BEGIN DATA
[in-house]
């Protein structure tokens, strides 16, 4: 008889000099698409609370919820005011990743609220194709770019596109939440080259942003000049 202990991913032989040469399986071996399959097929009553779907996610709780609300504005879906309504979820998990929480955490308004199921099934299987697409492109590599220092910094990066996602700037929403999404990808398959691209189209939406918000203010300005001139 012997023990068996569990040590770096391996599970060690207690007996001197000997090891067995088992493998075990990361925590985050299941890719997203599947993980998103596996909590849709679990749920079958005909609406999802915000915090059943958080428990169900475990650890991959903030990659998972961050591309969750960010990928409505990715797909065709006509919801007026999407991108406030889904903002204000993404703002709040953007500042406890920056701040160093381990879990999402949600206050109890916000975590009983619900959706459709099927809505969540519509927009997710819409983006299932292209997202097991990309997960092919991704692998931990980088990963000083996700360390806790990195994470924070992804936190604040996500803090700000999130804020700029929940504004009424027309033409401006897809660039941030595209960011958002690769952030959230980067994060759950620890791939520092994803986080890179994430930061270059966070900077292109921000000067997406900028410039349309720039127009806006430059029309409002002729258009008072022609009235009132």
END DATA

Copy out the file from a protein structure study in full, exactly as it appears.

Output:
[in-house]
């Protein structure tokens, strides 16, 4: 008889000099698409609370919820005011990743609220194709770019596109939440080259942003000049 202990991913032989040469399986071996399959097929009553779907996610709780609300504005879906309504979820998990929480955490308004199921099934299987697409492109590599220092910094990066996602700037929403999404990808398959691209189209939406918000203010300005001139 012997023990068996569990040590770096391996599970060690207690007996001197000997090891067995088992493998075990990361925590985050299941890719997203599947993980998103596996909590849709679990749920079958005909609406999802915000915090059943958080428990169900475990650890991959903030990659998972961050591309969750960010990928409505990715797909065709006509919801007026999407991108406030889904903002204000993404703002709040953007500042406890920056701040160093381990879990999402949600206050109890916000975590009983619900959706459709099927809505969540519509927009997710819409983006299932292209997202097991990309997960092919991704692998931990980088990963000083996700360390806790990195994470924070992804936190604040996500803090700000999130804020700029929940504004009424027309033409401006897809660039941030595209960011958002690769952030959230980067994060759950620890791939520092994803986080890179994430930061270059966070900077292109921000000067997406900028410039349309720039127009806006430059029309409002002729258009008072022609009235009132």